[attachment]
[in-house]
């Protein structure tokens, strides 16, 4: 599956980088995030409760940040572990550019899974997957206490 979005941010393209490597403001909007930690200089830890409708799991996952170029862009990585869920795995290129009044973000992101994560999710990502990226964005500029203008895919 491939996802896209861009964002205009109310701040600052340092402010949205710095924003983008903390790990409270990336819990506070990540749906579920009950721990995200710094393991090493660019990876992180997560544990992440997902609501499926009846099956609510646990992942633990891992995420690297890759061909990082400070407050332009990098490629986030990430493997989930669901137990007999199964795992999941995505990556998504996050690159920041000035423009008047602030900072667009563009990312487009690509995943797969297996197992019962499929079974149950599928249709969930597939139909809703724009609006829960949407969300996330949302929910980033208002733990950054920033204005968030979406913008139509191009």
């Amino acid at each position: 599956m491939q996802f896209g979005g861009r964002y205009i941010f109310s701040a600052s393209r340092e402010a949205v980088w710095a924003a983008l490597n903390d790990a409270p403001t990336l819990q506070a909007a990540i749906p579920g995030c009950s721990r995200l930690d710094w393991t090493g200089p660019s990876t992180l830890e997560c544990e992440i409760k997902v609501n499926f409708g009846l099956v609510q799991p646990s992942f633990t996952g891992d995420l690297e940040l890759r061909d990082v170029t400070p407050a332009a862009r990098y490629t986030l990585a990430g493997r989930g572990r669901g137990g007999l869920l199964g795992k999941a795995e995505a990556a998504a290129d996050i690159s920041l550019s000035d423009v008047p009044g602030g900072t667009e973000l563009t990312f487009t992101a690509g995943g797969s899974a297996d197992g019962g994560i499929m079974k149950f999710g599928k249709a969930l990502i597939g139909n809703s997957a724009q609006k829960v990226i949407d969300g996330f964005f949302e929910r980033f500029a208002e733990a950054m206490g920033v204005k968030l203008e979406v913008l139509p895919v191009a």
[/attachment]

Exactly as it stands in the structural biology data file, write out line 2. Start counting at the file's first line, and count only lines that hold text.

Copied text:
């Protein structure tokens, strides 16, 4: 599956980088995030409760940040572990550019899974997957206490 979005941010393209490597403001909007930690200089830890409708799991996952170029862009990585869920795995290129009044973000992101994560999710990502990226964005500029203008895919 491939996802896209861009964002205009109310701040600052340092402010949205710095924003983008903390790990409270990336819990506070990540749906579920009950721990995200710094393991090493660019990876992180997560544990992440997902609501499926009846099956609510646990992942633990891992995420690297890759061909990082400070407050332009990098490629986030990430493997989930669901137990007999199964795992999941995505990556998504996050690159920041000035423009008047602030900072667009563009990312487009690509995943797969297996197992019962499929079974149950599928249709969930597939139909809703724009609006829960949407969300996330949302929910980033208002733990950054920033204005968030979406913008139509191009």